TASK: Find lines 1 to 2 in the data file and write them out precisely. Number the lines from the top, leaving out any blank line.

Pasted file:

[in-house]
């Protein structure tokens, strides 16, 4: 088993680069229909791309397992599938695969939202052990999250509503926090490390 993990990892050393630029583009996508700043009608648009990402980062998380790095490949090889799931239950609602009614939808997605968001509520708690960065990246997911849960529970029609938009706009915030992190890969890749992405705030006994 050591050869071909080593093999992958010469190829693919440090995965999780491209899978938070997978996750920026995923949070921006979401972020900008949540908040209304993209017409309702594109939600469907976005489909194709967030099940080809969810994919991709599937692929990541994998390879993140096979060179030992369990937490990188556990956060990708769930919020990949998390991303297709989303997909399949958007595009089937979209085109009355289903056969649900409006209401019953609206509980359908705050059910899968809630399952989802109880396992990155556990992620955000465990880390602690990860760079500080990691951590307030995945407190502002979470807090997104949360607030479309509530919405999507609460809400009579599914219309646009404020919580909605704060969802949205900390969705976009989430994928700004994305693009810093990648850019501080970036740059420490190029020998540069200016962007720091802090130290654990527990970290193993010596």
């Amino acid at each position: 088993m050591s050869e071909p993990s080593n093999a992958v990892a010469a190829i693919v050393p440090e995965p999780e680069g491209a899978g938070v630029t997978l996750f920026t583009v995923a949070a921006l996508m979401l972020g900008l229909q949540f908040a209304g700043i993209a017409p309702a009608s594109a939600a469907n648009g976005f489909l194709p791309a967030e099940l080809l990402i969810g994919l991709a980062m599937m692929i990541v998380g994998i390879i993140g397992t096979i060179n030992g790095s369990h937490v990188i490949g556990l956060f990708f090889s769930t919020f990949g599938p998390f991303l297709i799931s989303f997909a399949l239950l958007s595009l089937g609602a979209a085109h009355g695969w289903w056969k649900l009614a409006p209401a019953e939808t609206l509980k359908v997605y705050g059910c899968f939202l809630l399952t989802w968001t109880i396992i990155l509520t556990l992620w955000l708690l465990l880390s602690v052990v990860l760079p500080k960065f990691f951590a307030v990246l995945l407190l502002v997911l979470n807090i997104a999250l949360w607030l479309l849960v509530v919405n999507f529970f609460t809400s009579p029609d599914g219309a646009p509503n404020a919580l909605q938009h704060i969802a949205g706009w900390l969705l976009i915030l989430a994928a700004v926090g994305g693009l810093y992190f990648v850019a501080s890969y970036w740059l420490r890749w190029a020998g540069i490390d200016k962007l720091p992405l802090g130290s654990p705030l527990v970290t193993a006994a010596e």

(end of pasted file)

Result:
[in-house]
């Protein structure tokens, strides 16, 4: 088993680069229909791309397992599938695969939202052990999250509503926090490390 993990990892050393630029583009996508700043009608648009990402980062998380790095490949090889799931239950609602009614939808997605968001509520708690960065990246997911849960529970029609938009706009915030992190890969890749992405705030006994 050591050869071909080593093999992958010469190829693919440090995965999780491209899978938070997978996750920026995923949070921006979401972020900008949540908040209304993209017409309702594109939600469907976005489909194709967030099940080809969810994919991709599937692929990541994998390879993140096979060179030992369990937490990188556990956060990708769930919020990949998390991303297709989303997909399949958007595009089937979209085109009355289903056969649900409006209401019953609206509980359908705050059910899968809630399952989802109880396992990155556990992620955000465990880390602690990860760079500080990691951590307030995945407190502002979470807090997104949360607030479309509530919405999507609460809400009579599914219309646009404020919580909605704060969802949205900390969705976009989430994928700004994305693009810093990648850019501080970036740059420490190029020998540069200016962007720091802090130290654990527990970290193993010596």